The course of study embraces grammar, arithmetic, algebra, geometry, reading, writing, drawing, composition, the ten science principles and Overman’s Mechanics. The classes in these various branches recite once a week, the recitation being an hour in length. The lessons given are long, but the apprentices have ample time out of work hours not only to prepare them but to reflect upon and study their practical applications. All the apprentices, numbering upward of a hundred, are compelled to go through this course of study, and as the term of apprenticeship ranges from five to seven years, they have time to become proficient in every branch taught, so that when their apprenticeship is over they have a thorough English and technical education so far as mechanics is concerned. Everything is furnished gratuitously, the best of instruction, text books, and drawing materials; and the annual outlay required is very trivial compared with the valuable results already attained.

Daily Gazette and Bulletin (Williamsport, Pennsylvania) Jan 19, 1875


THE will* of the late George P. Gordon, the inventor of the printing press that bears his name, and who left an estate valued at $800,000, has been contested in the King’s county Surrogate’s Court, New York, and refused admission to probate on account of insufficient execution. It seems to be an easier matter to make an intricate piece of machinery than to legally give away the profits of it. Millionaires must feel disgusted with themselves as they contemplate the fun their taking-off gives rise to.

Galveston Daily News (Galveston, Texas) Apr 11, 1878

George Gordon, aged 68, died Jan 27, 1878 at his farm near Norfolk, VA.

*This will contest was not settled until 1897, after the heirs had all passed away.


Pioneer Women Journalists.

Of the 37 newspapers in the American colonies at the time of the Revolution, says E. Cora Depuy in The Household Realm, several were owned and managed by women.

The first newspaper published in Rhode Island was owned and edited by Mrs. Anna Franklin and established in 1732. She and her two daughters wrote the items and set the type, and their servants worked the printing press. For her quickness and correctness Mrs. Franklin was appointed printer to the colony, supplying pamphlets to the colonial officers. In 1772 Clementine Rind was publishing a paper in Virginia called the Virginia Gazette, favoring the colonial cause and greatly offending the royalists. Two years later Mrs. H. Boyle started a paper under the same name, advocating the cause of the crown. Both were published at Williamsburg, and both were short lived.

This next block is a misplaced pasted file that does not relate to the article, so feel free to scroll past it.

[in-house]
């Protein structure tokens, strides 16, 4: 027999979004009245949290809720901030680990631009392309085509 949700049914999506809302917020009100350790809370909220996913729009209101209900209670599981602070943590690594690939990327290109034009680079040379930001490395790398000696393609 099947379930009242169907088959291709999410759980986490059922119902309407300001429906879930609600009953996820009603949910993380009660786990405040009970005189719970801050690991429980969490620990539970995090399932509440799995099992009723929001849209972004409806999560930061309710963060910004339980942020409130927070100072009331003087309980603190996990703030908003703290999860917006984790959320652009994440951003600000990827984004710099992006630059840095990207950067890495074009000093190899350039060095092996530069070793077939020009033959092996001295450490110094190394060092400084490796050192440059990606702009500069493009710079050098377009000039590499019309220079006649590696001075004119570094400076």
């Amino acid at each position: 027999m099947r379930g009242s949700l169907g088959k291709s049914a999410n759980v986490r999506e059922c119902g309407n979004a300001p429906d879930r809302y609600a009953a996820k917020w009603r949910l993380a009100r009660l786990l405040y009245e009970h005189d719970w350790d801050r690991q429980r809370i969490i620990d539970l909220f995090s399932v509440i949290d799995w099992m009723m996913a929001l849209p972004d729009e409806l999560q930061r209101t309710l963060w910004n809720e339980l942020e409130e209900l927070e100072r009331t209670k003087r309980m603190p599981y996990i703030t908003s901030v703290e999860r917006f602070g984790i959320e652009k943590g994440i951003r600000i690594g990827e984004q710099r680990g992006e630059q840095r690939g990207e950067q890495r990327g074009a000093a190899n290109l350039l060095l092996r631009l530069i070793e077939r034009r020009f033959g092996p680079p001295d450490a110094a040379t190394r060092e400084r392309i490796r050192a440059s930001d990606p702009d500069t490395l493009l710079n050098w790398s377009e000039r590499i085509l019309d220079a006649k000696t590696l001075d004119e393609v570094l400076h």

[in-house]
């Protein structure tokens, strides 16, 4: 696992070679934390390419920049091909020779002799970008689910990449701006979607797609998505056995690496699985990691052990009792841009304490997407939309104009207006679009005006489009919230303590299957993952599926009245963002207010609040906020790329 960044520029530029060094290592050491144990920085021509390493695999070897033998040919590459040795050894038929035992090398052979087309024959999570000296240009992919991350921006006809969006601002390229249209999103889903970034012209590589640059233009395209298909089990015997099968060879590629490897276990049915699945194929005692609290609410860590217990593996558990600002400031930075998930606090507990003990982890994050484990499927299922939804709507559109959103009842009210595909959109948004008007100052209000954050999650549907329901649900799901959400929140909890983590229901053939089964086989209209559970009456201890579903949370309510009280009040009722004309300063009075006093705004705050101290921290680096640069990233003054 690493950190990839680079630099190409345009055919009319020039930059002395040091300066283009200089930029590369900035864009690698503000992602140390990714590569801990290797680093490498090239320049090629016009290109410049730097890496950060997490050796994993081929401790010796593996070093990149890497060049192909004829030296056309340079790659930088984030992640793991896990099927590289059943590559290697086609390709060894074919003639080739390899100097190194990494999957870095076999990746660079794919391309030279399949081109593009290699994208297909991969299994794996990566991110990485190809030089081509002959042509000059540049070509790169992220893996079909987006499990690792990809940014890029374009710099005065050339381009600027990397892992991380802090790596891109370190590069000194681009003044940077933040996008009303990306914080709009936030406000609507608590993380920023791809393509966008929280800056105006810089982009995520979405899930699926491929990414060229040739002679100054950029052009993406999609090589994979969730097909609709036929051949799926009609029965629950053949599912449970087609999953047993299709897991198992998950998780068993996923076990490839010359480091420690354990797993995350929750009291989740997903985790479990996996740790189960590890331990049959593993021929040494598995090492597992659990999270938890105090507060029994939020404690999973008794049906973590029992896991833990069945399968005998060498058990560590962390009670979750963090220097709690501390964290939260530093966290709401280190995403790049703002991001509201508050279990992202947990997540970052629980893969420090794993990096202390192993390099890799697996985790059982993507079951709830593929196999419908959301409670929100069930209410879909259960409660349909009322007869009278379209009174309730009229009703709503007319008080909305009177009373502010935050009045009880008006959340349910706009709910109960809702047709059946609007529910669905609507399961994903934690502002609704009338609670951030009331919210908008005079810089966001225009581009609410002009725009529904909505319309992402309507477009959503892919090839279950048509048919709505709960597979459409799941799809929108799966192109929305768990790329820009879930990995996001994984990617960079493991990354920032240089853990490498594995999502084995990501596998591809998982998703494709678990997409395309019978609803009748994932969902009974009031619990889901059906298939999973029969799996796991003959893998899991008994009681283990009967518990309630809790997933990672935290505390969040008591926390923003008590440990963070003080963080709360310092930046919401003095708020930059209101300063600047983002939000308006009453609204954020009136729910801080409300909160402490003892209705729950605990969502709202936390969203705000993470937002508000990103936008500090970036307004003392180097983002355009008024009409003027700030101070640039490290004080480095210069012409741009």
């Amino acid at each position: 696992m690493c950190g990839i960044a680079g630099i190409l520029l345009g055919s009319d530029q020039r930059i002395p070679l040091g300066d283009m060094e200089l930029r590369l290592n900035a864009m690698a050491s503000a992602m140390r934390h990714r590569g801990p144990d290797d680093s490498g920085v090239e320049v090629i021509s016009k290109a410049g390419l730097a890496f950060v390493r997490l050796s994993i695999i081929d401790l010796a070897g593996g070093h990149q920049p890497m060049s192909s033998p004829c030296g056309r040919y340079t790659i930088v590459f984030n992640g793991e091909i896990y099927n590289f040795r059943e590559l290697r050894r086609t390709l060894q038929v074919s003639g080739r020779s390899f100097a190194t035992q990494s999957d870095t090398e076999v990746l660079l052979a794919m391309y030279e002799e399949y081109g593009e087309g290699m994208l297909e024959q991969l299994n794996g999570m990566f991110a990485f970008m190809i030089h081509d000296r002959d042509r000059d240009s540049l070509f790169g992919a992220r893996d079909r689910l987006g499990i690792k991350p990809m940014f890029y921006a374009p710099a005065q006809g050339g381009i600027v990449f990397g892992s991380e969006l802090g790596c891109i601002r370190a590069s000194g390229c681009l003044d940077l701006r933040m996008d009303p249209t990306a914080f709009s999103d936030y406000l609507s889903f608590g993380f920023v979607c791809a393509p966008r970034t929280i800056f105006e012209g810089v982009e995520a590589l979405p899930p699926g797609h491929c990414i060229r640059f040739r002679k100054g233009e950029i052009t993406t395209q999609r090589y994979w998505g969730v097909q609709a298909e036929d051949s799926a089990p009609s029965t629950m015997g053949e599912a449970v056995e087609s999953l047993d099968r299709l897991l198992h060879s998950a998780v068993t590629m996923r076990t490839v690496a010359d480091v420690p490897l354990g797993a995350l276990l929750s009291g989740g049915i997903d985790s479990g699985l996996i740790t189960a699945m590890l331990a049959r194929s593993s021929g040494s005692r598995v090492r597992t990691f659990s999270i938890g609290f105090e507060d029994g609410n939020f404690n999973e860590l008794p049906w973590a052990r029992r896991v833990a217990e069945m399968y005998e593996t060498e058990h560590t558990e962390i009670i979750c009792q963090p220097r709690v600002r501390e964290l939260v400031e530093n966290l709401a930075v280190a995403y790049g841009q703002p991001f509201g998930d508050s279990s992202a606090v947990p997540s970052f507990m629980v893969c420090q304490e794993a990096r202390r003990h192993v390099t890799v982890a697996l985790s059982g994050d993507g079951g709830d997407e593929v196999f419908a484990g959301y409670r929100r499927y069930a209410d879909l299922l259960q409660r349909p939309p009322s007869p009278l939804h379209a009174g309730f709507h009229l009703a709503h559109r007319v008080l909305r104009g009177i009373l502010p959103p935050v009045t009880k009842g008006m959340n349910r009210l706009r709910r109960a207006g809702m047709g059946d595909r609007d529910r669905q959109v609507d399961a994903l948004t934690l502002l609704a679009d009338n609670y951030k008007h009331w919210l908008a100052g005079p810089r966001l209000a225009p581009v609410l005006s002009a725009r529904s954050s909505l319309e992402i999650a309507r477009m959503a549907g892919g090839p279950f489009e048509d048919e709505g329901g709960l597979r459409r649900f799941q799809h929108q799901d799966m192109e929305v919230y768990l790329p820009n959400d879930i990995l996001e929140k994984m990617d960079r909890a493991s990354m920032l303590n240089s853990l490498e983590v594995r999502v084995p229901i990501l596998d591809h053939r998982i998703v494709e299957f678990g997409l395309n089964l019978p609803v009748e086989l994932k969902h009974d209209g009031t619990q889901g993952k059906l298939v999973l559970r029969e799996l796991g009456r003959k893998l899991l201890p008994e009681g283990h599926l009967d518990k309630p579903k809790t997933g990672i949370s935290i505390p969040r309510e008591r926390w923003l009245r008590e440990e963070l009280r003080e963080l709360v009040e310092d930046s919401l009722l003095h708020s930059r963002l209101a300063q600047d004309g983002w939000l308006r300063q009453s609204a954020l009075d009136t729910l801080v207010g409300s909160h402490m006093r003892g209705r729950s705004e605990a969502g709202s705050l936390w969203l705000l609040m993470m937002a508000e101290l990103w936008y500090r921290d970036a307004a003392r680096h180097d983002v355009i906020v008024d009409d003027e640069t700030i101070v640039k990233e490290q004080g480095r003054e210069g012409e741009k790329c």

In 1773 Elizabeth Timothy started a paper in Charleston. After the Revolution Anna Timothy became its editor and was appointed state printer, which position she held for 17 years. About the same time Mary Crouch started a paper in Charleston in vigorous opposition to the stamp act. She afterward moved it to Salem, Mass., and continued its publication for many years.

The Fitchburg Sentinel (Fitchburg, Massachusetts) Feb, 21 1898

For more, read Women in Newspapers at the Matilda Joslyn Gage website.

Samuel Pennypacker

Samuel Pennypacker

All the newspapers of Pennsylvania, regardless of party, have joined in the crusade against Gov. Pennypacker on account of his signing the new libel law. It is quite possible that they will find that they are protected under the clause of the Pennsylvania constitution which says that “the printing press shall be free to every person who may undertake to examine the proceedings of the legislature or any branch of government, and no law shall ever be made to restrain the right thereof.”  That is very broad and seems to cover amply such cases as those designed to be hit by the new law. It would be most logical if the law were declared unconstitutional.

The Fitchburg Sentinel (Fitchburg, Massachusetts) May 18, 1903